In Italy, there are currently 45 “Roma camps” inhabited by about 7,100 people and 67 Sinti camps inhabited by about 4,800 people. Various research carried out by the Associazione 21 luglio shows how being born and living in a mono-ethnic and overcrowded settlement strongly affects one’s inner well-being and influences that of one’s family. The settlement’s distance from the rest of the city represents a symbolic, as well as physical barrier, discouraging external relations by reducing exogenous stimuli and making the space phagocytic towards the families living there, negatively impacting an individual’s possibility of leaving the settlement. The highest price is certainly paid by children, whose life inside a settlement can quickly break the dream of a future different from that of their parents. In relation to the “camp system”, Associazione 21 luglio has, since its inception, distinguished itself in the Italian association scene by being the only one to independently, clearly and explicitly pursue two general objectives: the end of the construction of new “Roma camps” in Italy and the beginning of actions towards overcoming them. The first goal was achieved in 2018 with the construction of the last settlement realised to date in Italy. In the following years, thanks to the push of Associazione 21 luglio, the national context was favourable to actions towards the definitive overcoming of the “Roma camps”.

The collaboration between the Nando and Elsa Peretti Foundation and Associazione 21 Luglio ETS began in 2014 with a project centred on empowering Roma children through art education in two camps in Rome. It is a project that is still ongoing today. Even during COVID-19, the NaEPF stood by the association and awarded an extraordinary emergency grant to distribute food and primary necessities to children living in some of the places with the highest poverty index in the city of Rome: the camps of Tor Bella Monaca district, and the slums of Castel Romano, Tor Cervara and Salone in Roma. In 2023 the NaEPF has granted a three-year program support to the “Beyond the Camp” project.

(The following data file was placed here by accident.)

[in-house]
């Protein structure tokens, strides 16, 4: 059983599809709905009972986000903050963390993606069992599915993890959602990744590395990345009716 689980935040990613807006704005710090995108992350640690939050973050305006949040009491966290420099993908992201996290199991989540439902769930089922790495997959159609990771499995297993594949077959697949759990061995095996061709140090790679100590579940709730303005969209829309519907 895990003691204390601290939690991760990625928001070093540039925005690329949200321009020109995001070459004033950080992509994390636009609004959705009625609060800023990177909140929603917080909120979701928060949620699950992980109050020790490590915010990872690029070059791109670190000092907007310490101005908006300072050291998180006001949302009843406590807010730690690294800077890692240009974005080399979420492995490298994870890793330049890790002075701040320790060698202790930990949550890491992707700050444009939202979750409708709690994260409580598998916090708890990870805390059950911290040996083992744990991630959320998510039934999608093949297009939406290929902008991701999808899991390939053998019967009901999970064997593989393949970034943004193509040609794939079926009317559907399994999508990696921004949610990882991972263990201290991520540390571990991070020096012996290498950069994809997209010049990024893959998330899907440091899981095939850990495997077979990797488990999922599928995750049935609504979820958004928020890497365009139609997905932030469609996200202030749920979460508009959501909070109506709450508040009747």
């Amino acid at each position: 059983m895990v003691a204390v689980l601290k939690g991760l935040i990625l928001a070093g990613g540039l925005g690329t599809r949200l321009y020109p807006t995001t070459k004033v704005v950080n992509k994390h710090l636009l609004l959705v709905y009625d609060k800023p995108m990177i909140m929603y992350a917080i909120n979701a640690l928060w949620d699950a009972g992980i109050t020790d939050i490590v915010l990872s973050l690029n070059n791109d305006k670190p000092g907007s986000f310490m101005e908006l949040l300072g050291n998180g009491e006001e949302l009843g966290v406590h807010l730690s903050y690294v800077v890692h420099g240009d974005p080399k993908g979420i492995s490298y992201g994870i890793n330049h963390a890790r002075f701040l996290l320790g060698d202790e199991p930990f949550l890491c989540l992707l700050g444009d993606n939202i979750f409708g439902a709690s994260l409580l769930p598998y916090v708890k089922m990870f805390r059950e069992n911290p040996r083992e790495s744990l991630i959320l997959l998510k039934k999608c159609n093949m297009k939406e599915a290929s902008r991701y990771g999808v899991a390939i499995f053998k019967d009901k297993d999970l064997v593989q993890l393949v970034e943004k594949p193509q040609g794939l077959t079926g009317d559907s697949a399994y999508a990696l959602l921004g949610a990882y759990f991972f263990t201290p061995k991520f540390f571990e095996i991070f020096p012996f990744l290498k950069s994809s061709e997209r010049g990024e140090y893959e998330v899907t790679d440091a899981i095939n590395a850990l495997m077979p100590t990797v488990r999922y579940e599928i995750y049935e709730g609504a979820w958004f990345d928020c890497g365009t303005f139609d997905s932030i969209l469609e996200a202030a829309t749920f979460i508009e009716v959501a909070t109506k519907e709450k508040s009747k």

The “Beyond the Camp” project aims to involve, in different forms and ways, at least 32 of the 64 Italian municipalities where there are still “Roma camps” that are inhabited by approximately 4 million people who will be the indirect beneficiaries of the actions. The innovative character of the project lies in its participatory approach. The model devised and proposed by the 21 luglio Association, inspired by the Community Organising methodology, relies on the direct involvement of the settlements’ inhabitants all stages of the process. They will be called upon, in a climate of trust, to express opinions, bring in requests and propose solutions; to define, together and as a territorial community, intervention strategies, timeframes and the most effective modes of action for overcoming the settlement.